Karl Kohn — Vienna 1926,
Harvard, Pomona since 1950 — is a distinguished and ongoing part of our musical history; so is his wife, Margaret, whom he met as a Harvard undergrad. As a two-piano team they performed Book II of Pierre Boulez’s Structures at a Monday Evening Concert in March 1965, celebrating the opening of LACMA and the composer’s 40th birthday. In November 1959, the Kohns had performed Book I of Structures at a previous Monday Evening Concerts venue, Fiesta Hall in Plummer Park. Walter Arlen, writing in the Los Angeles Times, found that the performers “produced cold and glassy sounds with astonishing sureness on two pianos which . . . surely must have been wired for agony.” Last week the Kohns again played Structures (Book II this time) at a special Monday Evening Concert put together to connect with LACMA’s “Beyond Geometry” Exhibition. Walter Arlen was in the audience, as he usually is for such events. Some things remain.

The “cold and glassy sounds wired for agony” this night might better refer to music earlier in the program, a John Cage proposition called 19”37.998’ for a Violin Player in which the fearless Johnny Chang drew sounds from Cage’s fragmentary scribbles on paper. These sounds, said the program, were meant to be heard by strollers as they moseyed through the extensive display of abstractions spread through the museum’s Anderson Building — an audible counterpart, if one was stirred to make the connection, to the varied visual intentions of the works on exhibit. Beyond the Cage work’s apparent intent to inspire from Chang’s instrument a constant stream of the most unappealing sounds imaginable, it had the happier result of turning the most abstruse components of the Kohns’ two-piano program across the plaza in the Bing Theater, by contrast, into lighthearted delight.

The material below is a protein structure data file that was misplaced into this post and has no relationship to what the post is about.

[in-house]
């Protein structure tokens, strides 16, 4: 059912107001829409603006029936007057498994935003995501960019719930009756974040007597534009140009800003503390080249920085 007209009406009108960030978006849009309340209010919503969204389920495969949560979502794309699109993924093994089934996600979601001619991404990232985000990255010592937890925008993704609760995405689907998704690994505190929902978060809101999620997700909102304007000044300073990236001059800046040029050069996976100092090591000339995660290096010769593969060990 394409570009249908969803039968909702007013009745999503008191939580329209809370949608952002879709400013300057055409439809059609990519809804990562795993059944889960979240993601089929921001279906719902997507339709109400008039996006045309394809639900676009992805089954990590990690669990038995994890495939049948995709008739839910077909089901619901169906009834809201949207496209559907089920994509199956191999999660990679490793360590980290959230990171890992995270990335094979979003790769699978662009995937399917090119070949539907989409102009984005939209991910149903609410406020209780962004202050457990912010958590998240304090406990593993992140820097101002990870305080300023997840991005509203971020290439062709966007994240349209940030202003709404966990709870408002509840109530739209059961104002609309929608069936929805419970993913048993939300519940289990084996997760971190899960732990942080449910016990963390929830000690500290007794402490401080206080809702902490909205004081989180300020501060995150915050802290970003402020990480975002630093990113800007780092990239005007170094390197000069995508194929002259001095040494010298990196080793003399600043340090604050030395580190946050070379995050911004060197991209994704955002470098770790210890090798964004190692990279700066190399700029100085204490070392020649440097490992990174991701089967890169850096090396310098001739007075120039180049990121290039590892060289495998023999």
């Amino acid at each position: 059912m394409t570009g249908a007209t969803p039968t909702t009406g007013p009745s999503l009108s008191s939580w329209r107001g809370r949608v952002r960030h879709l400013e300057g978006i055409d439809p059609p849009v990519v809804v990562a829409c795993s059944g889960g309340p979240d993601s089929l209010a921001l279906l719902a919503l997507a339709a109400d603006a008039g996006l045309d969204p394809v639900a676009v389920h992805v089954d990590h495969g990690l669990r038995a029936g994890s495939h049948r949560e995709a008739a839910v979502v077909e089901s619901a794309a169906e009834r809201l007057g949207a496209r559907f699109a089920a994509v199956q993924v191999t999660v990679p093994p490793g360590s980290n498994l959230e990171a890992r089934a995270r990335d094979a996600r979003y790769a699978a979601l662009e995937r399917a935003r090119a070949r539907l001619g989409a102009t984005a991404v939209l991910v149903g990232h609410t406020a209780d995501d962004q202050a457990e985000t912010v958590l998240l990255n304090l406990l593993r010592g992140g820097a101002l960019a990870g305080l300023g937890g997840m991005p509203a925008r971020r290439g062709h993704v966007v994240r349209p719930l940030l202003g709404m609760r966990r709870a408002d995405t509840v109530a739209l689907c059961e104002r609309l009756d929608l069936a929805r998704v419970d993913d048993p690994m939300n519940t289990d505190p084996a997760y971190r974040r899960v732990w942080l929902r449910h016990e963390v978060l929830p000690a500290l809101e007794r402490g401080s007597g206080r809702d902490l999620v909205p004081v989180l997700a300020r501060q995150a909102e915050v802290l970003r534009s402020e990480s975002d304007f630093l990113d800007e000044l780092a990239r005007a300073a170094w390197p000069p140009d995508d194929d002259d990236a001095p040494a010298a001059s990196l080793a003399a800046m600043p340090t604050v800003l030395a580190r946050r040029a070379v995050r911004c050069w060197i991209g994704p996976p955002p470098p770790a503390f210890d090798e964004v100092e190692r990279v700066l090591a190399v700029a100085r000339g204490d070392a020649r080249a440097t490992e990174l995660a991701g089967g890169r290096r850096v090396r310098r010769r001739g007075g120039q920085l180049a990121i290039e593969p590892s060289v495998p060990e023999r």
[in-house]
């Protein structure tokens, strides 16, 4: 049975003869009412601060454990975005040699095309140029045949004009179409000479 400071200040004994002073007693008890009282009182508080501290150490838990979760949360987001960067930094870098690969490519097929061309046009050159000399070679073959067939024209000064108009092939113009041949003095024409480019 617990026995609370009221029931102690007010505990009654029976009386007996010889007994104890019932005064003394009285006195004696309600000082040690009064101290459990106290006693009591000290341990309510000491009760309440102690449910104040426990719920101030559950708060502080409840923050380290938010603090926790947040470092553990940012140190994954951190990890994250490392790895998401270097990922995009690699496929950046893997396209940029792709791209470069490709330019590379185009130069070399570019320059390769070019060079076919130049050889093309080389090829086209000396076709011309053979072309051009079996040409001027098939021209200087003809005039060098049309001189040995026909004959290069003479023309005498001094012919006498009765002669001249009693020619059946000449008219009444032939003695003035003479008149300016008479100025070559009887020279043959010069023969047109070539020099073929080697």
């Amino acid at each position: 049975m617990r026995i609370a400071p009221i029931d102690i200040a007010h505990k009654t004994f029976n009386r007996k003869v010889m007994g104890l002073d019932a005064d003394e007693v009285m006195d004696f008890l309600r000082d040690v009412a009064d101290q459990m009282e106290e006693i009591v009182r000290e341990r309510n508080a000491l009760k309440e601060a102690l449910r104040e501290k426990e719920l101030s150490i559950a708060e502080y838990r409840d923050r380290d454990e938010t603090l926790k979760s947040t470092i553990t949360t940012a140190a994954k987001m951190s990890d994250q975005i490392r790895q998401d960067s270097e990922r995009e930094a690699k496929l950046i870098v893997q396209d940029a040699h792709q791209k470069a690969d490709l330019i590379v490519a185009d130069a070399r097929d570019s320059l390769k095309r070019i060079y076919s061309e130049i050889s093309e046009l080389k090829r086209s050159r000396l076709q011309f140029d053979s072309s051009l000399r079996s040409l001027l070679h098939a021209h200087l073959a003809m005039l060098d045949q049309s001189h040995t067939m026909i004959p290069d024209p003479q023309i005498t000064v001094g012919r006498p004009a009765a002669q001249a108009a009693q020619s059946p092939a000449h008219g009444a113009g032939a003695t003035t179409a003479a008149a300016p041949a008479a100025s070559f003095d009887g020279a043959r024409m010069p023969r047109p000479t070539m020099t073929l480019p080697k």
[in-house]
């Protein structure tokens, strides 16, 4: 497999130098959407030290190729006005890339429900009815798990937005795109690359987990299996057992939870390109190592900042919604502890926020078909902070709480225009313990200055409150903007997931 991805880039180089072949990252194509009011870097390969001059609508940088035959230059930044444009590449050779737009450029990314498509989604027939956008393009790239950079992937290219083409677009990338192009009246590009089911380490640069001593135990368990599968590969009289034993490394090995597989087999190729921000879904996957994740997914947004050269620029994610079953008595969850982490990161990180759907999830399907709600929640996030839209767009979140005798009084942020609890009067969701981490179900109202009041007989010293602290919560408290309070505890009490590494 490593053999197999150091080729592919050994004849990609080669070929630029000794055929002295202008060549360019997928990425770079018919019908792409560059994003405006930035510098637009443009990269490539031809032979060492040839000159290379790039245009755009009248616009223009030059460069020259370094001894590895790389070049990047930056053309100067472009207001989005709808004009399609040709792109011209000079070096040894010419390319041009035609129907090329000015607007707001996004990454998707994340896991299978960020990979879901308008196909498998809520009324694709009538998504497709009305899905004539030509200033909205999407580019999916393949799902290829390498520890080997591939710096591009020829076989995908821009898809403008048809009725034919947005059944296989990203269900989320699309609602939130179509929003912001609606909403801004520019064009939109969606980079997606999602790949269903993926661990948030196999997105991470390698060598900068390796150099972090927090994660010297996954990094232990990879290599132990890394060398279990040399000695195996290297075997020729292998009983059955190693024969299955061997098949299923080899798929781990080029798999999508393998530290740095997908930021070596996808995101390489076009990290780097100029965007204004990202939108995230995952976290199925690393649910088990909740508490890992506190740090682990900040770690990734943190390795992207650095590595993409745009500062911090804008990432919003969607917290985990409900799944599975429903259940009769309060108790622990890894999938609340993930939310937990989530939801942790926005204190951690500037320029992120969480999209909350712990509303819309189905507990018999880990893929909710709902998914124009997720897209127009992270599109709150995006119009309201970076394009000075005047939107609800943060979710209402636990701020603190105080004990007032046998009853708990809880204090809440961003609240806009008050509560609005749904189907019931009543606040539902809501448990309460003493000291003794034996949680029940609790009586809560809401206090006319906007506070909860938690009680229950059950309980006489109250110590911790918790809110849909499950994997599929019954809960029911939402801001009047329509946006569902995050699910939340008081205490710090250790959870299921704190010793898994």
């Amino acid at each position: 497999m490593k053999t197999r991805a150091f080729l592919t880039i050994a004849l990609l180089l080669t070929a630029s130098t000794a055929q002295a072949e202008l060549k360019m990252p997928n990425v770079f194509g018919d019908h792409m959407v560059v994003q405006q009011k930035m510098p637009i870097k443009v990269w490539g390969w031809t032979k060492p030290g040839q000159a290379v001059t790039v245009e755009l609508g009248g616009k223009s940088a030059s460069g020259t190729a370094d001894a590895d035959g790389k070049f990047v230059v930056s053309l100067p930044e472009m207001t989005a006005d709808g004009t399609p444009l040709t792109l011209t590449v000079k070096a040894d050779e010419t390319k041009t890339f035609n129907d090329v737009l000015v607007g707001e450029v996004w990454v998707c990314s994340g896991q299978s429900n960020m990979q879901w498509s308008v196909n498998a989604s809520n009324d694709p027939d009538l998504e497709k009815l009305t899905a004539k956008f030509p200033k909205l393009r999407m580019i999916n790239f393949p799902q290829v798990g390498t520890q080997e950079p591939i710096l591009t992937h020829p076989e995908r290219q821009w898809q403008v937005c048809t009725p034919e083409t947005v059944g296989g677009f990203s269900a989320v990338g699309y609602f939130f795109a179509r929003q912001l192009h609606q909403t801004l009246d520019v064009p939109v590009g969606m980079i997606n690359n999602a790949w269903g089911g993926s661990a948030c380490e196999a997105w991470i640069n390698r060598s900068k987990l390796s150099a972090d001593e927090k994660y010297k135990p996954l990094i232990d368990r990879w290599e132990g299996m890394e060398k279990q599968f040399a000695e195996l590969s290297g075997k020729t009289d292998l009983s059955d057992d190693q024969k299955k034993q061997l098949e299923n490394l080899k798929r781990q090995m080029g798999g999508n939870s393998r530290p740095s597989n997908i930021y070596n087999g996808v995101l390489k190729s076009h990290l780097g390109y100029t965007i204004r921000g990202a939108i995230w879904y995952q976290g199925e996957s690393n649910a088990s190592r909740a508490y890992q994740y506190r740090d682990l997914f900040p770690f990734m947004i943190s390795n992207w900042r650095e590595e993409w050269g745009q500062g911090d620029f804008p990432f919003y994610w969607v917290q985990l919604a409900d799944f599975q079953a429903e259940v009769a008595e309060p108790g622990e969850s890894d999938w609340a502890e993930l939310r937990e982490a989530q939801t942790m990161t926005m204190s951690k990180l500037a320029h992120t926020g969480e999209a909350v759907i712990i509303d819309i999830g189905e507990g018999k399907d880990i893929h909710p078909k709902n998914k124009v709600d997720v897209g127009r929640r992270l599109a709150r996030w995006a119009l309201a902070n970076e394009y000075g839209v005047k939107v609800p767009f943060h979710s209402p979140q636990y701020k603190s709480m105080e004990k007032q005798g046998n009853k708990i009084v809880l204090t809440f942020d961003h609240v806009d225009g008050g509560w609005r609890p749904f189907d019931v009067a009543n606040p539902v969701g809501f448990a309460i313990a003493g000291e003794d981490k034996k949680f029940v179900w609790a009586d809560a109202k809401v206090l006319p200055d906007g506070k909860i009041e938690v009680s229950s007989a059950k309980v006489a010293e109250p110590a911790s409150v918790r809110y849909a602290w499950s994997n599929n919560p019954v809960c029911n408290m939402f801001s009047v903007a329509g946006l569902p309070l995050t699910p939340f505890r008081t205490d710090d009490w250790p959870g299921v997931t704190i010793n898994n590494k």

These included Steve Reich’s 1967 Piano Phase, music from Reich’s early fascination with effects reachable through tape phasing (as in his Come Out), music we once heard with a certain need for forbearance, perhaps some gentle mockery. All this is past; these early Reich works — Come Out most emphatically, and full-length performances of Drumming and this relatively brief Piano Phase — are part of a concert repertory of fundamental minimalist works from the last half-century, and I expect them to last.

About the Boulez Structures (either set) I am less sanguine. The freshness in the music the other night came from the Kohns’ vivid performance, the sense of conversational give and take as they fed each other the alternatives out of which each perfor-
mance can be built. But this is the music of a bygone Boulez even so: later than the astounding Marteau Sans Maître but somehow stillborn. György Ligeti’s wonderfully vivid Three Pieces of 1976 came in between: music bursting with vitality and wit and, in the last of the three, overflowing with glints of color both subtle and wild, as if a painter’s trove had suddenly overturned and drowned us all. Perhaps it was hearing these amazing small works that drained the vitality from the Boulez; they made for an act I would not have wanted to follow.

LA Weekly